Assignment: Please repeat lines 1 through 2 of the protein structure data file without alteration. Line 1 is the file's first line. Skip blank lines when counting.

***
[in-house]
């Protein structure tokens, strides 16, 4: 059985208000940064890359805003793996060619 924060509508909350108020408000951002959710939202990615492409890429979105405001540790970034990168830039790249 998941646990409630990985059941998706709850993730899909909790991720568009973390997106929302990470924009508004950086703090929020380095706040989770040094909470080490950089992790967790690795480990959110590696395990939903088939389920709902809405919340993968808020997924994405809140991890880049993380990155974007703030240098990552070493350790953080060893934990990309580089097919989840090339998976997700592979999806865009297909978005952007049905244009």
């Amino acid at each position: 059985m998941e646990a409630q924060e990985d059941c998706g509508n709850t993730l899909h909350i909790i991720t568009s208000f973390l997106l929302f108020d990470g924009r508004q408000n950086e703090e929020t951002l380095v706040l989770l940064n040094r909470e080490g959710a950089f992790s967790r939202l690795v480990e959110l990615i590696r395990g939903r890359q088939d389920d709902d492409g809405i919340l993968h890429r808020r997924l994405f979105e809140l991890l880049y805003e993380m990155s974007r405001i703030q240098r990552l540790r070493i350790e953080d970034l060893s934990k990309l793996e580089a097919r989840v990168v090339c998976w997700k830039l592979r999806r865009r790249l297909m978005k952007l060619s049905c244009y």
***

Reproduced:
[in-house]
């Protein structure tokens, strides 16, 4: 059985208000940064890359805003793996060619 924060509508909350108020408000951002959710939202990615492409890429979105405001540790970034990168830039790249 998941646990409630990985059941998706709850993730899909909790991720568009973390997106929302990470924009508004950086703090929020380095706040989770040094909470080490950089992790967790690795480990959110590696395990939903088939389920709902809405919340993968808020997924994405809140991890880049993380990155974007703030240098990552070493350790953080060893934990990309580089097919989840090339998976997700592979999806865009297909978005952007049905244009």